Updated: Dec 14, 2021
Being ready for retirement involves more than a retirement calculator
Over the course of my career I spent a ton of time thinking of what the next phase would hold for me. Mostly I wondered where I wanted to be living and how I wanted to be spending my time not focused on a career. As my thinking evolved, several initial plans were discarded because I learned more about the practicalities and realities of those first ideas. For example, I idealized the prospect of retiring to a condo in Vancouver and actually invested in a terrific property in downtown, only to sell it 15 years later because I realized the cost of living was not supportable. However, that investment contributed heavily to my ability to “relaunch” in my late fifties.
Having a variety of interests helps in the transition to retirement
I also developed a diversity of interests during my career that were unrelated to my work and those interests are evidenced by the focus of this blog – travel, gastronomy, fishing and exercise. I worked hard to cultivate outside interests so that having more time would not come as a shock. I have been surprised how some former colleagues could not let go of their profession when the time came, whether planned for or not. It is not uncommon to continue to identify with the professional persona as opposed to being able to accept “being retired”. To me that suggests a lack of preparedness for the next phase.
For the transition to be effective, it is very important to prepare your self appropriately and ask yourself the following questions:
Do you have enough hobbies and interests cultivated to sustain you for a few decades of having more time on your hands?
Will you remain motivated and engaged in the day to day without deadlines or a barrage of phone calls and emails?
Which social network will you transition to? Do you even have one outside of work?
Are you emotionally ready for retirement?
The financial planning is very important, but it is not the only consideration in a “relaunch”. There is an emotional component that may be even more important than being able to sustain the transition financially. Every candidate for retirement has a number in mind, but how many have an appropriate scenario in mind? You should ask yourself if you are satisfied with what you have accomplished and retiring for the right reasons. I think these considerations are underrated in their importance for a successful emotional transition to the next phase. Even more underrated is a consideration for how this will affect the dynamic at home – are your spouse and/or children ready as well?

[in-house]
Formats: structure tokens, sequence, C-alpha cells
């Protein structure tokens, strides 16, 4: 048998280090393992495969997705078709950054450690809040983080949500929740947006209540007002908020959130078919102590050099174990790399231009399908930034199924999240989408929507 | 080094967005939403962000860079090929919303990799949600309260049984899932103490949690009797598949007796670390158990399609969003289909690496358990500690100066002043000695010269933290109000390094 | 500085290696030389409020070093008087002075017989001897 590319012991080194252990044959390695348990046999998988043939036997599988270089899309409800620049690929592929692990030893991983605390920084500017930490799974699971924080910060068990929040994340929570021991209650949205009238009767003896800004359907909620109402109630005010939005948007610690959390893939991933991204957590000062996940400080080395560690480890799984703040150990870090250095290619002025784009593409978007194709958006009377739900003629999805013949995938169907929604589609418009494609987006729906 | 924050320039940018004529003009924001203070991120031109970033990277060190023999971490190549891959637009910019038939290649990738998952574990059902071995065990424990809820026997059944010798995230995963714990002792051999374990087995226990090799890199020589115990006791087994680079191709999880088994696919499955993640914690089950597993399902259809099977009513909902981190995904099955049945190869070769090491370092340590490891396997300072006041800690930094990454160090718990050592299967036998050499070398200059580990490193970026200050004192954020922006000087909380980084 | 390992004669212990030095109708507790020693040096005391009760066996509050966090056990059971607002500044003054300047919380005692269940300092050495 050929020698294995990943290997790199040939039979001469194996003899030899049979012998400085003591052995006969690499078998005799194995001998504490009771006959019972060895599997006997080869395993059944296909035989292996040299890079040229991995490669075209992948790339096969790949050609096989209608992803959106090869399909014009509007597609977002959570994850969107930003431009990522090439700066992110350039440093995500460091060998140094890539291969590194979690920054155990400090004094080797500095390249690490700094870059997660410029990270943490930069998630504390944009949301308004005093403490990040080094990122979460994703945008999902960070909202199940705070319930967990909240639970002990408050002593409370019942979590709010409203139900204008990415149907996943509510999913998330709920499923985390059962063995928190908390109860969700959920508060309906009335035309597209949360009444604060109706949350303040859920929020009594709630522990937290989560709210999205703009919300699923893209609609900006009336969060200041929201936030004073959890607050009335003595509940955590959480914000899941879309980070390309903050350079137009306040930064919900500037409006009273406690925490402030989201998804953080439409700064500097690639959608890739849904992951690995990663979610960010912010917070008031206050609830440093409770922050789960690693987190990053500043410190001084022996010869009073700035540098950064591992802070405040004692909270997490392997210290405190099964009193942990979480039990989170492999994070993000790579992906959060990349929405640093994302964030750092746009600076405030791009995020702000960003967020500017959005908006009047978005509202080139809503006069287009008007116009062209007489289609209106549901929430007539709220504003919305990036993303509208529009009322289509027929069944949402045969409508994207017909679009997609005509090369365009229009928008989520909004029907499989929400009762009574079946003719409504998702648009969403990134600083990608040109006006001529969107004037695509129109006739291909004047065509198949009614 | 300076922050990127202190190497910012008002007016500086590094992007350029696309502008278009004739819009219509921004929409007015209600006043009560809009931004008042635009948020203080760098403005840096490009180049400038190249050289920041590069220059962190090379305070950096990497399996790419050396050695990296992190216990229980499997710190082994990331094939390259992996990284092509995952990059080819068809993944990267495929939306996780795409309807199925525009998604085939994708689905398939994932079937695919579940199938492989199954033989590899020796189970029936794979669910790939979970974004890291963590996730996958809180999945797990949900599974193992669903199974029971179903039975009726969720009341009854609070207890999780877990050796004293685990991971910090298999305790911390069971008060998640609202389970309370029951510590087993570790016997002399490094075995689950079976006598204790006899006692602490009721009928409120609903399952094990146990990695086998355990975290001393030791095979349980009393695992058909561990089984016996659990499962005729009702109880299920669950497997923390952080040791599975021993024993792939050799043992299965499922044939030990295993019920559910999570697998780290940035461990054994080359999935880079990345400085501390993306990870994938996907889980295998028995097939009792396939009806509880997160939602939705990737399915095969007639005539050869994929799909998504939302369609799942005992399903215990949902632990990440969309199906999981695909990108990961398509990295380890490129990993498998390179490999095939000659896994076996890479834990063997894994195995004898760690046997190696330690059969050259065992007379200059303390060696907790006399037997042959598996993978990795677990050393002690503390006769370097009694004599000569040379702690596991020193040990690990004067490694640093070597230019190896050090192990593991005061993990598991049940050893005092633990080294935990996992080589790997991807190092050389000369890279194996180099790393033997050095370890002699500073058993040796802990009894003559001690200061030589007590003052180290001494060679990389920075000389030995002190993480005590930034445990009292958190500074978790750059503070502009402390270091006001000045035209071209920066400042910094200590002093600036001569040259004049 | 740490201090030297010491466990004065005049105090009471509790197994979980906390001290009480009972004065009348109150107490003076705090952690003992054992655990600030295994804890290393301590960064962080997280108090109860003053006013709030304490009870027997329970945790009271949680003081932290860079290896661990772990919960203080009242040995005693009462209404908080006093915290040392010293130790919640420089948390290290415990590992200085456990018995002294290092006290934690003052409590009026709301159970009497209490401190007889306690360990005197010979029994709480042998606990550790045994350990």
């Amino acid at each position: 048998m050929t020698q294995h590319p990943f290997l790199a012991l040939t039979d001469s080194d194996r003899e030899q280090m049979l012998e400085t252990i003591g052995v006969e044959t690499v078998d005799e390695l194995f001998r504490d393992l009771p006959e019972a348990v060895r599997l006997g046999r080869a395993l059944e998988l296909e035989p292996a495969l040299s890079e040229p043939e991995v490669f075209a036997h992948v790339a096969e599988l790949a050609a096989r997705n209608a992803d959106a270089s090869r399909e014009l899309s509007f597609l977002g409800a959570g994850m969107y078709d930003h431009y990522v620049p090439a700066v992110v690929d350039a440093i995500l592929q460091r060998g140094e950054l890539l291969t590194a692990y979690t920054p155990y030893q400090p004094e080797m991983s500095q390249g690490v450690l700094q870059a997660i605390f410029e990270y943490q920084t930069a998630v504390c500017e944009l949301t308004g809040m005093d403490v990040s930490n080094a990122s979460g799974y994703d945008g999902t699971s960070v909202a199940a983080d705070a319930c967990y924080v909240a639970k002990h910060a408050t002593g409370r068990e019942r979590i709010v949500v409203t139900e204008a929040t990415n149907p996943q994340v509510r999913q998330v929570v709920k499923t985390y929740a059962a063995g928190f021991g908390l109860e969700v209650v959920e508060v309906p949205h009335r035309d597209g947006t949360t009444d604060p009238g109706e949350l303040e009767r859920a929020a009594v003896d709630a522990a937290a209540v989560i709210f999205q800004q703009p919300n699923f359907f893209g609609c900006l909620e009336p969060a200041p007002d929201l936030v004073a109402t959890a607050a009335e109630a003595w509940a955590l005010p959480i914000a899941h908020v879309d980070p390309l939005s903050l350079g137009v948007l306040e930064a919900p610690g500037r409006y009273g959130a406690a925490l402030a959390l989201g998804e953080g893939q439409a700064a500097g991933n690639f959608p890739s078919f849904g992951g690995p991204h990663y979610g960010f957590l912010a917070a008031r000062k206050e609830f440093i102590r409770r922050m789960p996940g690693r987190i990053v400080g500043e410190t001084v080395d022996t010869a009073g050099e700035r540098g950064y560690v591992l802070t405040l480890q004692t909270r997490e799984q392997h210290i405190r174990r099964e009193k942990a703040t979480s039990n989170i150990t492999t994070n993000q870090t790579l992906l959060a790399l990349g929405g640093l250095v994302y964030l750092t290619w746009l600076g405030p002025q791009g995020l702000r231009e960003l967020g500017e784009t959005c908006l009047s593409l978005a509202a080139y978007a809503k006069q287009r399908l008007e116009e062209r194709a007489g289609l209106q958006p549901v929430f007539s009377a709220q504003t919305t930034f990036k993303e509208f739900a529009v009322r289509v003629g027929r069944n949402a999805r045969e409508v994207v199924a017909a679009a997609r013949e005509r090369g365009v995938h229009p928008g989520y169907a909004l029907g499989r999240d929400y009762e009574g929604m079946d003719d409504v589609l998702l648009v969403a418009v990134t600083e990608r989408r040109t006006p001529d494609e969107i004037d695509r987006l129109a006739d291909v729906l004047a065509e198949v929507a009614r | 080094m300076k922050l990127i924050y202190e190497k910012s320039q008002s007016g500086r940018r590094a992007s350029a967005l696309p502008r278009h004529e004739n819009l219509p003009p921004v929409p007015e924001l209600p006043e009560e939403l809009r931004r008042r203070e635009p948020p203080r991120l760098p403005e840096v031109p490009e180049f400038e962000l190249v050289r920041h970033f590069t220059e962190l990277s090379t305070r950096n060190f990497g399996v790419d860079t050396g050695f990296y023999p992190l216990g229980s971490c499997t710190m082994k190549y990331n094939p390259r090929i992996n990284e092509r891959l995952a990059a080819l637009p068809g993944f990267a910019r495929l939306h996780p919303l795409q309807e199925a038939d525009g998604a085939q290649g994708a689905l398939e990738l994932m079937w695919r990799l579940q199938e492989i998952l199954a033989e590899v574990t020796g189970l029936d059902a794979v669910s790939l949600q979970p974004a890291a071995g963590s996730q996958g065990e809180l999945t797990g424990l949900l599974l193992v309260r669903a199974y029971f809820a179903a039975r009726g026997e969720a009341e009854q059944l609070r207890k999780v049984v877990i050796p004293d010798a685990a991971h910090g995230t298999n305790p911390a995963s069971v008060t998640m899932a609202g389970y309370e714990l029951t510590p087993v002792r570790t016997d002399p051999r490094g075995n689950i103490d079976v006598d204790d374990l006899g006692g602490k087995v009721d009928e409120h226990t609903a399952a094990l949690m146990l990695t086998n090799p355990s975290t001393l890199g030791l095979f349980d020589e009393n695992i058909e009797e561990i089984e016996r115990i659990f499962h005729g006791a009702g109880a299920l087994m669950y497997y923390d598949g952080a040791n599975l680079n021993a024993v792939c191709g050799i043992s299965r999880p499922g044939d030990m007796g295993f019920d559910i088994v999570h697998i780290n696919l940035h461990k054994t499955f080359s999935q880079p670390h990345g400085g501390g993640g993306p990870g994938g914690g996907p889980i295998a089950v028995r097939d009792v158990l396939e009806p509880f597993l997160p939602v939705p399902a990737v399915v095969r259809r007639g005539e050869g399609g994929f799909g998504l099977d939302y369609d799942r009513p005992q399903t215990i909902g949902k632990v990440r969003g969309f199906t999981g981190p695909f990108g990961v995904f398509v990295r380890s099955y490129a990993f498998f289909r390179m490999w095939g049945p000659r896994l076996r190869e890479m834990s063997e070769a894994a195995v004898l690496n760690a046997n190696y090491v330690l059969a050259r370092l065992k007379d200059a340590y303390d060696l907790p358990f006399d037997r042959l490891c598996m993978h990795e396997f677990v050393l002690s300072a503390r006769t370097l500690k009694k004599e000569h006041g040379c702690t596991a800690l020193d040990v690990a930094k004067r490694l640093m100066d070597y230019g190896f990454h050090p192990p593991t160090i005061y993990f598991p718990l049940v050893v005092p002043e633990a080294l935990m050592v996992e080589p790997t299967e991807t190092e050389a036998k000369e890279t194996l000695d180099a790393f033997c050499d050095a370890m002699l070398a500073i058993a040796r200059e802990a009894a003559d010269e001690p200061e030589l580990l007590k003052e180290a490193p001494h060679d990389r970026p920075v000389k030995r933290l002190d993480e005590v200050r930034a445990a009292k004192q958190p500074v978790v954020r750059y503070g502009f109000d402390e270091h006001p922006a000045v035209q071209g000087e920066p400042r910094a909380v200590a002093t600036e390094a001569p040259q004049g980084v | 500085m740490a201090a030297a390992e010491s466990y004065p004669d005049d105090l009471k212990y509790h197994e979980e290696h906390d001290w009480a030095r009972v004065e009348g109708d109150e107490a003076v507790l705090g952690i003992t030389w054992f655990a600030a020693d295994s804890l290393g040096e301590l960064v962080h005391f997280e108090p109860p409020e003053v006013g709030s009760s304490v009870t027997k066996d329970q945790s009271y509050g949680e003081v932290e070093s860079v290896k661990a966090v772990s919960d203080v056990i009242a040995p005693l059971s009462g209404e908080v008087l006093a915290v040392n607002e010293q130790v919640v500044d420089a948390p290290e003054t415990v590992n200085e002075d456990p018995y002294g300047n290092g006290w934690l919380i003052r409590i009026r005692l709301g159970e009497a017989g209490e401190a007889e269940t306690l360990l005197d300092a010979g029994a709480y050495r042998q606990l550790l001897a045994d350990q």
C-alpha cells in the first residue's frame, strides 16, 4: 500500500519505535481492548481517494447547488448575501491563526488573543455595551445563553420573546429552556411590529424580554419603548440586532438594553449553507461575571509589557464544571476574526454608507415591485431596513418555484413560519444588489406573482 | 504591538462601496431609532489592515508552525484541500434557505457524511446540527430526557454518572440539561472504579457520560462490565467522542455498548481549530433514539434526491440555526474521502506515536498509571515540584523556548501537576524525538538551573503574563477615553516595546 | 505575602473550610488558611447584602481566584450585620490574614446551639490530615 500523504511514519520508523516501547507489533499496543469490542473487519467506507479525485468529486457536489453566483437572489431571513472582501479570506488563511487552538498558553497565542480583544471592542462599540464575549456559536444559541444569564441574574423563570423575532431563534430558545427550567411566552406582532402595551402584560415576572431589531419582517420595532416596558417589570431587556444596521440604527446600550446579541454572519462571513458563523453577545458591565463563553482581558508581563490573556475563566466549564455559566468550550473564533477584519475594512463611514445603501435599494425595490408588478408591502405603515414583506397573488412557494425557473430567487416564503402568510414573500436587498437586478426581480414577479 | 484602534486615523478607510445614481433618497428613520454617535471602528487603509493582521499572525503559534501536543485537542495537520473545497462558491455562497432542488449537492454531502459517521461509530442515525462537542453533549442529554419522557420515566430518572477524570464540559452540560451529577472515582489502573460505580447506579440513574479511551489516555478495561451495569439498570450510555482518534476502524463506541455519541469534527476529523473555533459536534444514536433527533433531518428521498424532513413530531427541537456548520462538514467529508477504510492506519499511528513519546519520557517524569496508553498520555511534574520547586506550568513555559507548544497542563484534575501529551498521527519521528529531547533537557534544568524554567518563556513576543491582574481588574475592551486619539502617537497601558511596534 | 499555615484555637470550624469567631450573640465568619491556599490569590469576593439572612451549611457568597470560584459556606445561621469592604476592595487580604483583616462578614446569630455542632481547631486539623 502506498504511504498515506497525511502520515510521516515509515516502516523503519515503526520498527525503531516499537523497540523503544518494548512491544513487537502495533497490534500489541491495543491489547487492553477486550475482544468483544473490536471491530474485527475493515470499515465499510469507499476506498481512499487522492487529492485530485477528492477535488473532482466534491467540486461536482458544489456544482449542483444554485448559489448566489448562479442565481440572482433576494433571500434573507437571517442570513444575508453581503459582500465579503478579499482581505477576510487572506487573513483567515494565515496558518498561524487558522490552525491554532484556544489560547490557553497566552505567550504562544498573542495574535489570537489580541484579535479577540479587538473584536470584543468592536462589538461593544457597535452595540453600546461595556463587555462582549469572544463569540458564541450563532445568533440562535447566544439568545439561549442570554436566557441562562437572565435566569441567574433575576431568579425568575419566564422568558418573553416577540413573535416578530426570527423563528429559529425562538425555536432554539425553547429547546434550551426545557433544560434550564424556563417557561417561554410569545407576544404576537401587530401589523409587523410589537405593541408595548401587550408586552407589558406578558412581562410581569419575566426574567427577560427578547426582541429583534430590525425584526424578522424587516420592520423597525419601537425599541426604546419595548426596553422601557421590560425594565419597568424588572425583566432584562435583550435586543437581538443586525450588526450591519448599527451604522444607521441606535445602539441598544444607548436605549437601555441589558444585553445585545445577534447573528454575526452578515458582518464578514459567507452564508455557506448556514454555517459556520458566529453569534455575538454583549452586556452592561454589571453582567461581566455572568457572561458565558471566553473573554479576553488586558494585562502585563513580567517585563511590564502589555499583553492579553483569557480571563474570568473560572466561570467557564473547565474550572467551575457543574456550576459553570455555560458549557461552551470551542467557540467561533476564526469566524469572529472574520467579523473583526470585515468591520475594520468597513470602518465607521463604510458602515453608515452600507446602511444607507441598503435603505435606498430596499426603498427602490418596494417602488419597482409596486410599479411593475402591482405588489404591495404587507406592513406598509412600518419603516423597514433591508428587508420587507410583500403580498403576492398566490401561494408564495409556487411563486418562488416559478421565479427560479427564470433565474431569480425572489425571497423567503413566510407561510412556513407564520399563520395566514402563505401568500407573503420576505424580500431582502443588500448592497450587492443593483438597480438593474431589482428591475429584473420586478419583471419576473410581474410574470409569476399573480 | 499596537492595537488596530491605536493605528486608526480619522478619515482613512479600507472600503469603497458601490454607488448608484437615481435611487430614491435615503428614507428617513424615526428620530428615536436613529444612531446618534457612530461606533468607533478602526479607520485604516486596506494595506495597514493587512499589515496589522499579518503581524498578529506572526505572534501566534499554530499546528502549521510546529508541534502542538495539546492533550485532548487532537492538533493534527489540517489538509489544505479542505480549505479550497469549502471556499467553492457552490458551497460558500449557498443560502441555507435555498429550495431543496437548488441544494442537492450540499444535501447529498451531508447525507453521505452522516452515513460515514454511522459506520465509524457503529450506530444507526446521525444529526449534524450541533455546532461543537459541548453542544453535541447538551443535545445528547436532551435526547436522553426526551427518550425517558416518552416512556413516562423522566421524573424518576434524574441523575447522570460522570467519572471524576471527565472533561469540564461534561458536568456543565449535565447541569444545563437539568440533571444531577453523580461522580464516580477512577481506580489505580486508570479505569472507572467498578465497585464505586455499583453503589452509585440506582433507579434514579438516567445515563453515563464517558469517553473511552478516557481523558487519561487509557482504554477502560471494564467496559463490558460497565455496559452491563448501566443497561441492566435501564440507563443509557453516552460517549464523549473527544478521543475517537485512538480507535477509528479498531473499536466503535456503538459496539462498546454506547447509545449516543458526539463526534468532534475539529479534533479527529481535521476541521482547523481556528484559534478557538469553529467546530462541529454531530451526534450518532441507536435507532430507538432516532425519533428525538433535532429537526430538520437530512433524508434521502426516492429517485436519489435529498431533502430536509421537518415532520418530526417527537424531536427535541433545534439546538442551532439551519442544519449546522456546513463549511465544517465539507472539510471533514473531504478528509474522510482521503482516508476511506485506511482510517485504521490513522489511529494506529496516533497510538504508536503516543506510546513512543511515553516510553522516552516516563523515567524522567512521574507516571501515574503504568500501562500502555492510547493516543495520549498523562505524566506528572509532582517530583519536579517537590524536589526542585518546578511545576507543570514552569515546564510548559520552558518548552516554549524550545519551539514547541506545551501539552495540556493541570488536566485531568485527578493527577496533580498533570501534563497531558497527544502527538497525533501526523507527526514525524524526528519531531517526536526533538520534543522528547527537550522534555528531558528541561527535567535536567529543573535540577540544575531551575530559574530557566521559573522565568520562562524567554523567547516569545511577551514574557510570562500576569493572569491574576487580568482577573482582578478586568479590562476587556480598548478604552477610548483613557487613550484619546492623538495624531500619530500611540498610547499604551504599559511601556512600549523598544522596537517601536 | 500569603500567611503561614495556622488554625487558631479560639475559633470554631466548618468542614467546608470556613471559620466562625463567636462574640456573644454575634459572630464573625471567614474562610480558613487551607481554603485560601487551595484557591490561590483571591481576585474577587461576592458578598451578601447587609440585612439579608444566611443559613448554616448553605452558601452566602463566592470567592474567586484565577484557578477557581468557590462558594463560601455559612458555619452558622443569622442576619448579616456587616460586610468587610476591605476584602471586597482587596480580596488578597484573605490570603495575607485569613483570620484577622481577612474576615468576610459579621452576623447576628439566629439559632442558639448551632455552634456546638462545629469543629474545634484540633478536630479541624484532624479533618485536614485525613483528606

Imagine the prospect of having to be forced into the transition by your employer before you are ready. I have also seen many professionals nudged out of employment and unprepared for how to react. In my mind it is better to prepare and transition on your own terms. Try to envision a life without the career and build on outside interests and a social network long before that transition may occur, whether on your own terms or on those of an employer.
I was fortunate to have some enlightenment on these issues in the run up to my “relaunch”.
But I didn’t have the entire scenario appropriately thought through. Being lucky enough to retire early (i.e. before the age of 65) has implications for health coverage. If you work for a robust company, you are likely to have a reasonably good health plan that is subsidized by your employer (albeit possibly eroding or becoming more costly to you). Navigating the national marketplace for private insurance is daunting. There is not a lot of literature on this subject for someone under 60 years of age - I suspect that is because there are not a lot of early retirees.
Hopefully these thoughts contribute to your ability to effectively “relaunch”. Upcoming will be my thoughts on how to stay relevant and avoid feeling like ‘yesterday’s news’ during the next phase.